Maryland’s rigid gun law is the center of a lawsuit that now has Attorneys General from 25 states filing an Amicus brief against it. The Supreme Court is being urged to take up the case, Bianchi v. Frosh, court file 21-902. The 4th Circuit court upheld the law back in September. The Petitioners argue that the 4th Circuit Court “fashioned its own standard” rather than adhering to Supreme Court Rulings.
Maryland’s Firearms Safety Act of 2013, enacted on the theory that restricting legal gun purchases promotes safety, is among the strictest in the nation. The legal regime requires that those who wish to purchase a pistol seek a license. Applicants must complete safety training and be fingerprinted before a gun permit will be issued. The state bans popular weapons such as the AR-15 and similar rifles and limits magazine capacity to 10 rounds. Maryland law also prohibits firearms with features such as flash hiders and folding stocks that the bloc of states argues enhance gun safety.
Second Amendment advocates understand that Maryland’s rigid gun law has nothing to do with ‘safety.’ It does have to do with restricting the rights enumerated in the US Constitution. The 25 states that have a filed the “friend of the court” brief are: Alabama, Alaska, Arkansas, Florida, Georgia, Idaho, Indiana, Kansas, Kentucky, Louisiana, Mississippi, Missouri, Montana, Nebraska, New Hampshire, Ohio, Oklahoma, South Carolina, South Dakota, Texas, Utah, Virginia, West Virginia, and Wyoming.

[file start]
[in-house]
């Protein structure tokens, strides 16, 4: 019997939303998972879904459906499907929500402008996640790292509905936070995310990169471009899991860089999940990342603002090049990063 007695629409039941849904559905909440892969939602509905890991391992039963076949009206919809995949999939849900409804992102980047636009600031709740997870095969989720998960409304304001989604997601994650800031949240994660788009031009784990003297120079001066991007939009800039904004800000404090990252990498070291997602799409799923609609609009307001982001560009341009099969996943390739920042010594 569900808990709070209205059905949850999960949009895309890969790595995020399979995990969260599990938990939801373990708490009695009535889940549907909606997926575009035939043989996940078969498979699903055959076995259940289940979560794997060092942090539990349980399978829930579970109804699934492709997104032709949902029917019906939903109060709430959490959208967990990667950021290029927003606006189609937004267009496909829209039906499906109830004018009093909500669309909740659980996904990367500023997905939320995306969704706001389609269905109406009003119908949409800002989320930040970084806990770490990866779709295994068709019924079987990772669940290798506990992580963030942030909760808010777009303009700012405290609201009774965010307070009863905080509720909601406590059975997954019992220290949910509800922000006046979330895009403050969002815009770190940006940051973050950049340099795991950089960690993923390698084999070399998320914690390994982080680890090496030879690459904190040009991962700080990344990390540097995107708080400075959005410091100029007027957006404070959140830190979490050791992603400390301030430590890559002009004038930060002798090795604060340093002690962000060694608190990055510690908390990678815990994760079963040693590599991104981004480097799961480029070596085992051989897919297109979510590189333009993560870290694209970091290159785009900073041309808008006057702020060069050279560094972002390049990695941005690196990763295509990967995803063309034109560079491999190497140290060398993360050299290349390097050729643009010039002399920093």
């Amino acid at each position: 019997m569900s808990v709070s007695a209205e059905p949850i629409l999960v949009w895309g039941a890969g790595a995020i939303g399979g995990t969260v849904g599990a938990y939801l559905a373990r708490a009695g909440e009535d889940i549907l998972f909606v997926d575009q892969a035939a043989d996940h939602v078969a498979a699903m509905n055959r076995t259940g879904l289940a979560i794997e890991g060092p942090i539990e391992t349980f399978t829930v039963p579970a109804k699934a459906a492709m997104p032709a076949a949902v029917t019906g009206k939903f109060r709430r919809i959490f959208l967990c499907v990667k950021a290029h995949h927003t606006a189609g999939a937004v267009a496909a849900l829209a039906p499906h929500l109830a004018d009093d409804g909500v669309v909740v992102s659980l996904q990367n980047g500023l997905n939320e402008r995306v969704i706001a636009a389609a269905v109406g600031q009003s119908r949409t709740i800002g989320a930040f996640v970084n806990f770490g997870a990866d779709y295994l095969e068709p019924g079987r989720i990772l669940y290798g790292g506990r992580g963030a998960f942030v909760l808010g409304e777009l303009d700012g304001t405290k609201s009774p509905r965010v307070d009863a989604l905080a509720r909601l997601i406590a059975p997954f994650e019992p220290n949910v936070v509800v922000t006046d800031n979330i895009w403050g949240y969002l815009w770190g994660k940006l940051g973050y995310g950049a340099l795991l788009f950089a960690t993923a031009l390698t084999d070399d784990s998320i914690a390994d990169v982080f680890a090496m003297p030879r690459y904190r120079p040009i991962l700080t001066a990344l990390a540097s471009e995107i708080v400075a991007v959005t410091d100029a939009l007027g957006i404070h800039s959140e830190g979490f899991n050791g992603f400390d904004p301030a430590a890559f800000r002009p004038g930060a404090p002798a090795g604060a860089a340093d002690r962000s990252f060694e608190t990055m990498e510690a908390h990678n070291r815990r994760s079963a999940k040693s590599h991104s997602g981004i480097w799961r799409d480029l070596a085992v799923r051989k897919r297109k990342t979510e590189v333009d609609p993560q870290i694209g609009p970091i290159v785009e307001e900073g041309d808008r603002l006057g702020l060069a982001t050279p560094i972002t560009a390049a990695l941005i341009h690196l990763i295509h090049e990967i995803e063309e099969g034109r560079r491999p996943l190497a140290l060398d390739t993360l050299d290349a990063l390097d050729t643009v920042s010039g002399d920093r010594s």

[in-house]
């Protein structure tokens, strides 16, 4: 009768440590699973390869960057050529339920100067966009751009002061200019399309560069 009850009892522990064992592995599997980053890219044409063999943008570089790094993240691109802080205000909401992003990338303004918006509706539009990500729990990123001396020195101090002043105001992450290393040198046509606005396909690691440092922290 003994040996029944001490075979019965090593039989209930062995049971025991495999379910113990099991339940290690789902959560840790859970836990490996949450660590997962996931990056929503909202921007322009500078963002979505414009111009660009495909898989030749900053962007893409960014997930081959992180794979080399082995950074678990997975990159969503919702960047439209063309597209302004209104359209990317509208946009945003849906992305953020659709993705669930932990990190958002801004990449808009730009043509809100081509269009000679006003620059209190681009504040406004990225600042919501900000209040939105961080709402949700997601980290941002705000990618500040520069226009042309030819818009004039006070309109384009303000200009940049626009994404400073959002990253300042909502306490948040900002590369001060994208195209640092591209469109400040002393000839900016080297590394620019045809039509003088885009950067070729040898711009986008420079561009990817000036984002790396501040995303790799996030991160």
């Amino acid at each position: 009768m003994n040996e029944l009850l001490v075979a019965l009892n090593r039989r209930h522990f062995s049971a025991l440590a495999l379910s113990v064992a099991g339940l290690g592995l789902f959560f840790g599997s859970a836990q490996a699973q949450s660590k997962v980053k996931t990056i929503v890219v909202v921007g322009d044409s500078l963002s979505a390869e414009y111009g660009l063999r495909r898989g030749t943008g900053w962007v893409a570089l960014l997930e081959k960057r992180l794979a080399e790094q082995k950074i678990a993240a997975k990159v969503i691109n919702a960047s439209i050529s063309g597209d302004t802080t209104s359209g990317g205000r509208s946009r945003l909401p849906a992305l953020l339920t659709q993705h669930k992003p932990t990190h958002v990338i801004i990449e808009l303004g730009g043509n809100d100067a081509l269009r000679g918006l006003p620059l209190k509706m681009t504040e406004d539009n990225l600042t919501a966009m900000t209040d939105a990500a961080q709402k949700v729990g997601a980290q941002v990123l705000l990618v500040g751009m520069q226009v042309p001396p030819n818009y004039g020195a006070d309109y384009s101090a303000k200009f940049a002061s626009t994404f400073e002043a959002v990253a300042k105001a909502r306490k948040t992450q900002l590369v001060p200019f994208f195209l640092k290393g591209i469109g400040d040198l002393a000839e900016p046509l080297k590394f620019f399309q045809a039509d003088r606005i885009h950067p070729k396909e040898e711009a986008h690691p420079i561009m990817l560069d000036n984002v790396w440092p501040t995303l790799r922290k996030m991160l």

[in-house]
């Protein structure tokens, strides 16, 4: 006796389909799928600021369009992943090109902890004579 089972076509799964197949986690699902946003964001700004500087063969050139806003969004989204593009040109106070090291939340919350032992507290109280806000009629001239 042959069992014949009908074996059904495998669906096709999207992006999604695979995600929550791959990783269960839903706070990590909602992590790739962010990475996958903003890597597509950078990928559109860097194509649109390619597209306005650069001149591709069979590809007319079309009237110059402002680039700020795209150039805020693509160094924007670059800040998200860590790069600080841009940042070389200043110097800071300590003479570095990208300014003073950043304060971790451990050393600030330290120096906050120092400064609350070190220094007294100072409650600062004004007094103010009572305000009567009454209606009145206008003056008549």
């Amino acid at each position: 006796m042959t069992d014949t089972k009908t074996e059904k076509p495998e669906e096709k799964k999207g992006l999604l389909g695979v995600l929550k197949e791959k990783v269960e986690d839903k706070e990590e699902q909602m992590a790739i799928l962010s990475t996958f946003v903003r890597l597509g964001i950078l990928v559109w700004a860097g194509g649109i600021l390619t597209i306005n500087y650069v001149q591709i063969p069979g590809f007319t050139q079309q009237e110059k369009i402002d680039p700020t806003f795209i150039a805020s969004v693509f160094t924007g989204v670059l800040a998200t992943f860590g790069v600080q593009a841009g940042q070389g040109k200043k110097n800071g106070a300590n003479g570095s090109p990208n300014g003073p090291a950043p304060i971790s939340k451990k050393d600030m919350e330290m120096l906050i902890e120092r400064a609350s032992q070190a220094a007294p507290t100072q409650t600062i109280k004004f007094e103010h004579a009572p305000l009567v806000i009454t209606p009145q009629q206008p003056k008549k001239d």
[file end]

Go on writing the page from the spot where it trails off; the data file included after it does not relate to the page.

The petitioners filed the lawsuit in December 2020. The premise of their request for certiorari is:
“Whether the Constitution allows the government to prohibit law-abiding, responsible citizens from protecting themselves, their families, and their homes with a type of “Arms” that are in common use for lawful purposes?”
… Maryland’s categorical ban on the possession of common semiautomatic firearms is facially unconstitutional under the Second Amendment, which is applicable to Maryland under the Fourteenth Amendment.
excerpt from the PDF request for Writ of Certiorari
The Attorneys General for the 25 states stated that the Maryland ban on commonly owned firearms would “perversely result in eliminating constitutional protection from the very arms the Founders expected law-abiding citizens to bring with them when mustering for militia service … but taken to the limits of its logic, this standard threatens to strip constitutional protection from virtually all firearms.”
The Supreme Court may issue its ruling on the New York State Rifle and Pistol Association v. Bruen at any time. Meanwhile, Maryland’s response to the request for Certiorari has been moved to March 16. Whether or not the 25 states that have filed an Amicus brief will make a difference in the outcome is anyone’s guess.
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